MONTREAL -- Montreal police tackled a 54-year-old local doctor to the floor in his own home this week over a parking ticket, the doctor says.

“They threw my wife to the wall, they dragged me on the floor,” Farshid Razaghi told CTV News on Wednesday, a day after what he called a needlessly violent attack.

It all started when Razaghi, who teaches in McGill’s medical school, went with his wife to pick up their six-year-old daughter at school in the Town of Mount Royal on Tuesday.

Razaghi’s wife went inside while he parked with flashers, but in a no-parking zone.

One of TMR’s public security officers came over and told Razaghi he’d taken down his licence plate number and was ticketing him, in Razaghi’s account. He told him to move.

A brief argument ensued, the doctor said—he at first said he’d just stay in the spot, since he’d already been ticketed. The officer said he’d call a tow truck, and Razaghi said something like “go ahead,” he recalled.

He then moved the car to a permitted spot, but the guard followed. He told the couple that Razaghi had “threatened” him, he said. Razaghi said he had only invited the man to call a tow truck, as he’d said he would.

The family went home, thinking no more of it.

An hour later, three police cars from Montreal police pulled up in front of the family’s Mount-Royal house.

“They actually entered the premises of the house, past the door,” Razaghi said. He said they told him “you threatened one of our colleagues.”

He asked if they had a warrant or any documents with them, and they didn’t show him any.

“Their voices were getting louder and louder and more intimidating, and my daughters, ages 11 and six years old, were standing there watching me, crying,” he said.

The officers then “brutally... attacked me,” he said. “They put me on the floor, they handcuffed me.”

He has what he described as a “deformed” leg after a paralysis earlier in life, as well as a back problem that has left him with two steel rods in his back.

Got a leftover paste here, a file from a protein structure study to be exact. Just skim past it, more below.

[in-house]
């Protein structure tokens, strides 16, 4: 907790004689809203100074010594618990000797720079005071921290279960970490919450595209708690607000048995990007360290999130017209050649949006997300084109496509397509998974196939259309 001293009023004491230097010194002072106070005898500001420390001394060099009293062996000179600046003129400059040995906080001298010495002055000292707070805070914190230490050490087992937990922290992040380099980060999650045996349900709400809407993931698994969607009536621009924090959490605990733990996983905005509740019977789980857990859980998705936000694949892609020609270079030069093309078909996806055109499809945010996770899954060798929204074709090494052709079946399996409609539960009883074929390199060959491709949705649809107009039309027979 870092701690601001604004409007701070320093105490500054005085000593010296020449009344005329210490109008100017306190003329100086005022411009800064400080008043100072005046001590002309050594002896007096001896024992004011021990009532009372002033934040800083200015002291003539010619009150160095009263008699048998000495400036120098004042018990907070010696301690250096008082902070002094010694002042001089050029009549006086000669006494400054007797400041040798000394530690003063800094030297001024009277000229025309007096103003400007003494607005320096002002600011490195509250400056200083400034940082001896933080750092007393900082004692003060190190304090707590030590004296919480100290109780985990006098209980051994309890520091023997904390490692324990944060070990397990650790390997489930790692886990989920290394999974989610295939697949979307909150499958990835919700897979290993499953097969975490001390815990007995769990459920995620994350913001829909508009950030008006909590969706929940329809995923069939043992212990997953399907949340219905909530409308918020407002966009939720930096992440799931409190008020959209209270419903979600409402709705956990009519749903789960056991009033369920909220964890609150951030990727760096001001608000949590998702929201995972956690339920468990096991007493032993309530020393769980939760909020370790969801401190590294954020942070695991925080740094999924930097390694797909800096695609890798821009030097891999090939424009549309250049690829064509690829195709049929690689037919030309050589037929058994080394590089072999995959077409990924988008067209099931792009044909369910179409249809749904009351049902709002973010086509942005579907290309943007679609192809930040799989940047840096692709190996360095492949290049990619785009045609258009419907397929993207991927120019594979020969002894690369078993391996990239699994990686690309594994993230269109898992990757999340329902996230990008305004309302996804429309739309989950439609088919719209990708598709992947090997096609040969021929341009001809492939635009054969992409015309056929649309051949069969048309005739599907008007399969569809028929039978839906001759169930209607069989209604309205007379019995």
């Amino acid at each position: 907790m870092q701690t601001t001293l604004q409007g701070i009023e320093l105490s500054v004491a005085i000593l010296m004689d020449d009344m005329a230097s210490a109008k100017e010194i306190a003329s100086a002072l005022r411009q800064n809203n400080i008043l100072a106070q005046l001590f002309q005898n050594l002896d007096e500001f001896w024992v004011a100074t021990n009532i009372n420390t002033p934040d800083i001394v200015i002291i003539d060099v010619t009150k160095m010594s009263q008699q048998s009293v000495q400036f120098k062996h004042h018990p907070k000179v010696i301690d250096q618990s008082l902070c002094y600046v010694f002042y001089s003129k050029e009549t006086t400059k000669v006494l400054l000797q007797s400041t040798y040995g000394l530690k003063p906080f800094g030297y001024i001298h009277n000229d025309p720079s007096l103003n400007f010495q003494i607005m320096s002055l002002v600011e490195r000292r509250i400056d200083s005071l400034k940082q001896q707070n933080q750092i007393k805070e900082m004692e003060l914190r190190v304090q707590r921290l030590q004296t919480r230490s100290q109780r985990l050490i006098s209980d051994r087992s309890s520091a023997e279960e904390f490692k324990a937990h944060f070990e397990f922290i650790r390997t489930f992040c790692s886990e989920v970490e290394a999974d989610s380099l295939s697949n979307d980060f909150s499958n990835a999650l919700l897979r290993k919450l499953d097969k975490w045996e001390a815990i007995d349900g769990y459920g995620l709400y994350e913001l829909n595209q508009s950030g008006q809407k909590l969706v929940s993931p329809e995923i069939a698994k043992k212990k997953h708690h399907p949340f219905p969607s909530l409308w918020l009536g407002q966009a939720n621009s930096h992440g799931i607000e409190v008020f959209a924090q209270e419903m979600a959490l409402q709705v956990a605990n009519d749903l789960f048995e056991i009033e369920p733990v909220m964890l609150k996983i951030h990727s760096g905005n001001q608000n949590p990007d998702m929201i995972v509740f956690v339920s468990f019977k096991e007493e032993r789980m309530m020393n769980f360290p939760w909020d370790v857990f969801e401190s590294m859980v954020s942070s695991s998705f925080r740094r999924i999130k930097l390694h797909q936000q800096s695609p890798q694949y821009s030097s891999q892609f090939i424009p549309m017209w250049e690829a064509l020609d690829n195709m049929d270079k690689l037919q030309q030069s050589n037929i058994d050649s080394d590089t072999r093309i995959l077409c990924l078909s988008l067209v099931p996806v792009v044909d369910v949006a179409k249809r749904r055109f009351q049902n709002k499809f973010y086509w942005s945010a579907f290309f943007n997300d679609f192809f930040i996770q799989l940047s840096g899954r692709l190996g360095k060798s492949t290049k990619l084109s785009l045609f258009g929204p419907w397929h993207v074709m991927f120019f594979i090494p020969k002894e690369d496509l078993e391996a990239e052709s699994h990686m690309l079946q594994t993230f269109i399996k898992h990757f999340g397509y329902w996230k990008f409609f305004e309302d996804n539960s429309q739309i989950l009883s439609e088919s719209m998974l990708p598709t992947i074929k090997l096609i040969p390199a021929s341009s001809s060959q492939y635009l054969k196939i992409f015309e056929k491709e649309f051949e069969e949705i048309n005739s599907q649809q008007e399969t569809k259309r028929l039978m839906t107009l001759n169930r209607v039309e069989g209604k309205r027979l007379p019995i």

His wife tried to intervene and the officers also violently pushed her back, he said.

Dragging him through his hallway with the handcuffs on, they pulled him outside and to a police car, where they made him sign papers promising to appear in court.

Razaghi faces a charge of threatening a public safety officer and his wife is charged with obstruction of justice.

The couple’s neighbours watched in disbelief as “in front of our house, there were two policemen holding our neighbour on the ground,” said David Shirmer and Nawal Benzaid.

“We were totally shocked.”

The Town of Mount Royal referred questions to Montreal police and Montreal police declined to comment on the incident.


Razaghi, who is originally from Iran and has taught at McGill for seven years, said he’s still in shock—not just about the violence, but at how, police scared his children and rifled through his home, all based on the word of a single guard.

“Why would you create such a scary scene at my house?” he said. “And they went into my bedroom and took [our] ID cards.”

He wanted to make the situation public, he said, because “I think they are overusing their authority. They are exploiting their power to intimidate people.”

Police officers in Quebec only have the right to enter a person’s home if they have a warrant or if they’re in “hot pursuit” of a suspect, meaning literally running after them and already on their heels.

Officers can also go inside if they have reasonable grounds to think they can prevent an imminent serious injury or death, which could mean an attack or suicide attempt.

They can also be welcomed inside by a resident, though they must also leave again when asked, if they don’t have a warrant.

In this case, when police rang the doorbell, one of Razaghi’s young daughters came to the door, though it’s unclear whether a child can give the kind of consent needed for entry into the house—and the family still had the right to ask them to leave.

Razaghi said that while his shoulder is injured, requiring a scan later this week, and his wife also got hurt, it’s his kids that he’s most concerned about.

“I think the psychological impact on them is huge,” he said.

That night, the 11-year-old “kept waking up,” he said.

“Finally I realized that she wants actually to sleep with us, next to me and my wife, because she was scared.”

The couple is supposed to appear in court later this fall.

--With files from CTV's Billy Shields and Andrew Brennan